It’s been an exciting month for patient safety in the region’s Mental Health community.
The first event facilitated by AHSN Improvement Academy (using the hashtag #iaseclusion) brought together clinicians, managers, policy makers (Department of Health) and the quality regulator (CQC) from across Yorkshire and Humber to focus on reducing the use of seclusion, and where it has to be used, to make it safer and less traumatic. Seclusion and forced medication are major concerns for staff, users and policy makers alike; understanding the reasons behind coercive interventions is a crucial step in reducing their use and making care safer for both service users and staff. The University of Leeds’ School of Healthcare is involved in a number of projects in this area including; a PhD examining seclusion practices in the North East, and involvement in a major quality improvement programme in the North West in which six key core strategies are implemented to reduce the harm associated with restraint (funded by the Health Foundation ) and a collaboration between universities, NHS Trusts and the Advancing Quality Alliance/AQUA .
In Leeds, NIHR CLAHRC Yorkshire and HumberResearch Capacity funding has allowed us to begin work examining mechanisms to reduce polypharmacy of psychotropic medications. Polypharmacy – multiple prescriptions of the same type of drug – reduces life expectancy and has side effects that make care less safe; particularly when more than one antipsychotic medication is being prescribed. Repeated national attempts led by the Prescribing Observatory for Mental Health (POMH) to influence prescribing habits via clinical audit and feeding back the results to Trusts have had only modest success. We think that service user involvement in designing interventions to change professional behaviour is an under explored dimension of the strategies used so far to tackle this “sticky” healthcare issue. Medication is a complicated element of the relationship between service users and the professionals that support them. Before asking service users about what makes involvement in these kinds of choices difficult or easier, we are going to systematically examine the literature on others’ attempts to share the development of interventions with service users. A nurse from Leeds & York NHS Partnership Trust has been seconded to help us work on this project and improve the chances of any intervention being feasible in the “real world” of clinical practice.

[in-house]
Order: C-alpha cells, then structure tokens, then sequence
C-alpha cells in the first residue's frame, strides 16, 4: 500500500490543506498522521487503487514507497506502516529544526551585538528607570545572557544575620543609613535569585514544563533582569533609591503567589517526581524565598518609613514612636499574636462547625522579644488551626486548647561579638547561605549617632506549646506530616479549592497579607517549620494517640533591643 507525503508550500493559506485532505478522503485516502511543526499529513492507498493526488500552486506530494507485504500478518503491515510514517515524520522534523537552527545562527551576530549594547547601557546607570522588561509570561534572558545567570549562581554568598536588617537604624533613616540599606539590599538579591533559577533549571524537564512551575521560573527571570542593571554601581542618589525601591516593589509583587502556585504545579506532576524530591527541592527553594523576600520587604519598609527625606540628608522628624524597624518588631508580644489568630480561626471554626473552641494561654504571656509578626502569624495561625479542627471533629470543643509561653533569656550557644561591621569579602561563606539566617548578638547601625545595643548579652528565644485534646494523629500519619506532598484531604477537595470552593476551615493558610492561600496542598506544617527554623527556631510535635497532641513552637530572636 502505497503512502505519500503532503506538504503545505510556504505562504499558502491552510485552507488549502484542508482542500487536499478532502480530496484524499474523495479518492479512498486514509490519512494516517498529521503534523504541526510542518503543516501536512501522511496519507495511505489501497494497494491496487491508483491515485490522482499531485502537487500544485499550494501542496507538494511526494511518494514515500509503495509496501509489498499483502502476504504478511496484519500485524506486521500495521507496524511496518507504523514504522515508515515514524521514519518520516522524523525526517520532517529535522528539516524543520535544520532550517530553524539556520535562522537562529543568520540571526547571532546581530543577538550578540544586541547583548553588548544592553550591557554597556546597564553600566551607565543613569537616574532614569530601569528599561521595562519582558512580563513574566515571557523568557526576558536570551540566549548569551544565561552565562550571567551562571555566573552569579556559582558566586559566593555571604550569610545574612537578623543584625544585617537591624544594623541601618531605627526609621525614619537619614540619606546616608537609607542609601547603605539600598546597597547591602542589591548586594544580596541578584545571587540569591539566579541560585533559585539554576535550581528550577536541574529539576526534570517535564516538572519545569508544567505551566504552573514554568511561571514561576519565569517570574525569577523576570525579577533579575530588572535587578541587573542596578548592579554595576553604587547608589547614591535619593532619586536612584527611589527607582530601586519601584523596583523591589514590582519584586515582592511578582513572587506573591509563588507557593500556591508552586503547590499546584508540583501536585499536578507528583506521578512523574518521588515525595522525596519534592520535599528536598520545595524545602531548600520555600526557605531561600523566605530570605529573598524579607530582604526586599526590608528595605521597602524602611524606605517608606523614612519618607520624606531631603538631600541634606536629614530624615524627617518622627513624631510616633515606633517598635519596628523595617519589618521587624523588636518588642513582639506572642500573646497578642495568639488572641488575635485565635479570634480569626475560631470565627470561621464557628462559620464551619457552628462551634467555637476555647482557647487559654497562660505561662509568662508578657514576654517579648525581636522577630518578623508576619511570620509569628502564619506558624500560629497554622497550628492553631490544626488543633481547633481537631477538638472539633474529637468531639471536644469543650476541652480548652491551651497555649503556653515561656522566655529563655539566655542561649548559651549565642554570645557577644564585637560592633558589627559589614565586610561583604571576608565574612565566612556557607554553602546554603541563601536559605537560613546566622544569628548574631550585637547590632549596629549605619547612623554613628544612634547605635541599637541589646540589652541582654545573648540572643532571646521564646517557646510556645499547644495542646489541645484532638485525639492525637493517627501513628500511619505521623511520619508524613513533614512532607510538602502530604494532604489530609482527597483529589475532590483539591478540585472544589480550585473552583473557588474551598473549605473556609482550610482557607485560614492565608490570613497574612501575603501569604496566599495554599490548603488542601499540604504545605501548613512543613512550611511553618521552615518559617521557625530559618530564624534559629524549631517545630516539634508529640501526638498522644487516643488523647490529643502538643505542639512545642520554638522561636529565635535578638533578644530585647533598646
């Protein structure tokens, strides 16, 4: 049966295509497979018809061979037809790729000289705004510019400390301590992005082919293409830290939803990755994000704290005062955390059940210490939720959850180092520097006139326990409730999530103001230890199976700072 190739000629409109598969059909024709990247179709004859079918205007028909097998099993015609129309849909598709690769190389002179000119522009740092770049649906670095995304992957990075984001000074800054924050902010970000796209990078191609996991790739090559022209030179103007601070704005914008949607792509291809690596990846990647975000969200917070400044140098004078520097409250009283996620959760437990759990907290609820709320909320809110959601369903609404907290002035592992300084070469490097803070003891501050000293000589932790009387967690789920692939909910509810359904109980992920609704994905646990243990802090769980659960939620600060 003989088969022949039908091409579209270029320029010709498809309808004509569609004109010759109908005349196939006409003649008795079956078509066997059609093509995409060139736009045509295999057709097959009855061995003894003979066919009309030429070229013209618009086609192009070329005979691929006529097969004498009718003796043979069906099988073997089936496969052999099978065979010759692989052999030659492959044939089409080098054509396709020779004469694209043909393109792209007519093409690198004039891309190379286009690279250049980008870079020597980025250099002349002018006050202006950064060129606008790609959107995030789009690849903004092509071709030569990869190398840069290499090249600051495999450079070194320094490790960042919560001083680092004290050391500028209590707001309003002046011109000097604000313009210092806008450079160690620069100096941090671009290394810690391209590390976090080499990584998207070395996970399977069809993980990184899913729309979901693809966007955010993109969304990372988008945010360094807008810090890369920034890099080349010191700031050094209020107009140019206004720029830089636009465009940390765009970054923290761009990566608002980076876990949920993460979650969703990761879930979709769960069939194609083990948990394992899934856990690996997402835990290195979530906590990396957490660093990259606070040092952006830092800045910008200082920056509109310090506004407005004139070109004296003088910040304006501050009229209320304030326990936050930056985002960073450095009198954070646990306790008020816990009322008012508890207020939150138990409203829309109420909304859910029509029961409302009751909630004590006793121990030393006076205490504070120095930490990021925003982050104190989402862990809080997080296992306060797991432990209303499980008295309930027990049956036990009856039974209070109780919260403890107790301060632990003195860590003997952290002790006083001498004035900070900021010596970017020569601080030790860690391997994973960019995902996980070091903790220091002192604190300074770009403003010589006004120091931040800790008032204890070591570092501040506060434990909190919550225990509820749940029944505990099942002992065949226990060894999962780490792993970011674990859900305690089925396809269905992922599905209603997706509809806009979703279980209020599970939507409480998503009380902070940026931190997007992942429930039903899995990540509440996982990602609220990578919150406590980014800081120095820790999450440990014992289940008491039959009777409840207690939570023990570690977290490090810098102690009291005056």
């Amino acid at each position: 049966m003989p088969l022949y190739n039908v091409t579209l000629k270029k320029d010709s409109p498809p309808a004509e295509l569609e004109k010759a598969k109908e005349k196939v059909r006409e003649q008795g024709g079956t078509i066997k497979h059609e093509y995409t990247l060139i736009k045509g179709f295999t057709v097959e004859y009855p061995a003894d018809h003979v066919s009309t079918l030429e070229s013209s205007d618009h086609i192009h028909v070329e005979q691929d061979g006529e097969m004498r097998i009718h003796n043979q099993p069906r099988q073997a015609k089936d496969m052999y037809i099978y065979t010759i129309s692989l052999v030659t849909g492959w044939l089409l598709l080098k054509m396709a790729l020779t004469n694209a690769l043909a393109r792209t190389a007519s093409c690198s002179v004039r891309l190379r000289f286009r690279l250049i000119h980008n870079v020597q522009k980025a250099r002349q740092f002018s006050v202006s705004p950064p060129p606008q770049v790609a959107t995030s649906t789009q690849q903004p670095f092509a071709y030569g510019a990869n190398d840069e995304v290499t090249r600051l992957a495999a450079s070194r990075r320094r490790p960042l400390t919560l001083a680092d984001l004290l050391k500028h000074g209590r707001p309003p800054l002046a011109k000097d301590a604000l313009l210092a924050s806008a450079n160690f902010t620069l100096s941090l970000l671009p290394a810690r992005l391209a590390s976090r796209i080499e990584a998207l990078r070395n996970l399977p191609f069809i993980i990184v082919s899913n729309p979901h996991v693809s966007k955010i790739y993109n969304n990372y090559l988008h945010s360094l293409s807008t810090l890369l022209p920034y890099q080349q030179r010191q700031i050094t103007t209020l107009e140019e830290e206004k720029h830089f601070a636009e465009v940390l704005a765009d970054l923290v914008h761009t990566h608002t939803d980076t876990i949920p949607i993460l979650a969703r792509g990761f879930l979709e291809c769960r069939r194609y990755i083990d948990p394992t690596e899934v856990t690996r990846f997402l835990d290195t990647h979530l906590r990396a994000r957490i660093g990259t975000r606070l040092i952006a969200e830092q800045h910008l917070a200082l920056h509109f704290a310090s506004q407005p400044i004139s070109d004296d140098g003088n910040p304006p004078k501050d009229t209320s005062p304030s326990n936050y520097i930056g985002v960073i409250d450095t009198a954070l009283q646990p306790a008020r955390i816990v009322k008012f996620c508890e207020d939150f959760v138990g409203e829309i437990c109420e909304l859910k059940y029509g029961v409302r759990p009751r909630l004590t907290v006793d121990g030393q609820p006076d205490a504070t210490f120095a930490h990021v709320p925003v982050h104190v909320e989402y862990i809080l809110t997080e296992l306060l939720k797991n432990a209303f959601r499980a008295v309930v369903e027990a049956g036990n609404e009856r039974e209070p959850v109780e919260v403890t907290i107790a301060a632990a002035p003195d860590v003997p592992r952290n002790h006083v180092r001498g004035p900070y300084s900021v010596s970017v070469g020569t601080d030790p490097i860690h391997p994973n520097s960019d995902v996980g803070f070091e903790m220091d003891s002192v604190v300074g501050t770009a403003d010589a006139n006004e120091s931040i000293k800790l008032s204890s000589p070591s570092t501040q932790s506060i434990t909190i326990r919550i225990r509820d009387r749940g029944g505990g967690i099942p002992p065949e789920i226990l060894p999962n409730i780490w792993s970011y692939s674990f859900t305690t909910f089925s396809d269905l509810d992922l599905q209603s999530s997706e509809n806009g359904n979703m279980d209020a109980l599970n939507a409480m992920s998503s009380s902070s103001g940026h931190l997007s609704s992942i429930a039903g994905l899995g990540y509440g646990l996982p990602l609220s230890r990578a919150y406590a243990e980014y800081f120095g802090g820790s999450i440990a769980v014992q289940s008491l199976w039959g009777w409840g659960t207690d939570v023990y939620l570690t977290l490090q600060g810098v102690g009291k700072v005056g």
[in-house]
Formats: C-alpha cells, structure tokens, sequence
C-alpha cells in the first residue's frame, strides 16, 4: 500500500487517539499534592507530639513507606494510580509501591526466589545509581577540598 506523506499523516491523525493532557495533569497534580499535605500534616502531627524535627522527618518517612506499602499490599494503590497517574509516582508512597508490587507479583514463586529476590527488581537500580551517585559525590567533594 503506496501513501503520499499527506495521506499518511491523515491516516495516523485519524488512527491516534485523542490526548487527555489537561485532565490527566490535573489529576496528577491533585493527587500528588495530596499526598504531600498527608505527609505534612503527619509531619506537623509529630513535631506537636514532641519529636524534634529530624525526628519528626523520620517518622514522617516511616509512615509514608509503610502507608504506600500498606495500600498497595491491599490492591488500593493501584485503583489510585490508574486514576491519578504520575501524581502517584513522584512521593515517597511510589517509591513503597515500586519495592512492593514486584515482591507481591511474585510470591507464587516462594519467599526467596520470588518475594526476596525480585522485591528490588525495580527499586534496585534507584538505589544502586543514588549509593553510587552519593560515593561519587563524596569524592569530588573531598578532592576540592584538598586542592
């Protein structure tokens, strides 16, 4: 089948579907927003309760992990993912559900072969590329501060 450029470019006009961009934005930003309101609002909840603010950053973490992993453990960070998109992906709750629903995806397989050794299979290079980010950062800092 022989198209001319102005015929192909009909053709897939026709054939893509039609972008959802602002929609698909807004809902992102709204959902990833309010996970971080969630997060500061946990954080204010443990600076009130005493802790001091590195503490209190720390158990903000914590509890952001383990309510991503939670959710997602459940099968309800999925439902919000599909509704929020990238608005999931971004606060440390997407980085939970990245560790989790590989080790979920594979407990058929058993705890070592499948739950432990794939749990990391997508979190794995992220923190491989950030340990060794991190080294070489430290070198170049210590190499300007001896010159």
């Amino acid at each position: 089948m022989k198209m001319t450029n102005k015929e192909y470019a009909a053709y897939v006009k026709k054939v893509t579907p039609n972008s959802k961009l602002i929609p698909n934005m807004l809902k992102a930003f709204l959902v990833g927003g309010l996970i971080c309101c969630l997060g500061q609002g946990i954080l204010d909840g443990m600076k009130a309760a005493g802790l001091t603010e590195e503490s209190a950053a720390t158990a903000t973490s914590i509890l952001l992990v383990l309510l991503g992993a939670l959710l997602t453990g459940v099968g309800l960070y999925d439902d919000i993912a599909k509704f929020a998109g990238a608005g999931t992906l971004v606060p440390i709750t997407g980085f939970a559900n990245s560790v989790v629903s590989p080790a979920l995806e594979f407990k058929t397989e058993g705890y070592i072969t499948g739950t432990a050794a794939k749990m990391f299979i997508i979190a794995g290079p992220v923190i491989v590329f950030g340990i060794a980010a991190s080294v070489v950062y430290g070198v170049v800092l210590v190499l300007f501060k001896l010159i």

The focus on mental health and patient safety in the AHSN has provided a great opportunity to bring together some of the best in applied health research in the region, as well as those in the NHS who are keen to see evidence based innovation implemented and evaluated to improve services. Two CLAHRC Themes are represented in the work (Mental Health and Co-Morbidities and Evidence-Based Transformation in the NHS) as well as staff from the Mental Health providers in the Region in the Patient Safety Collaborative Network. This kind of “joined-up” partnership working to address problems that are resistant to just the NHS, or just academia. Tackling is exactly the kind of thing that the improvement academy was established to address. Safety is rarely a “sexy” topic in healthcare but we hope that the collaboration between the CLAHRC and the AHSN’s Improvement Academy – bringing together innovation, research evidence, and the best in patient centred NHS improvement – goes some way towards making mental healthcare in the region safer.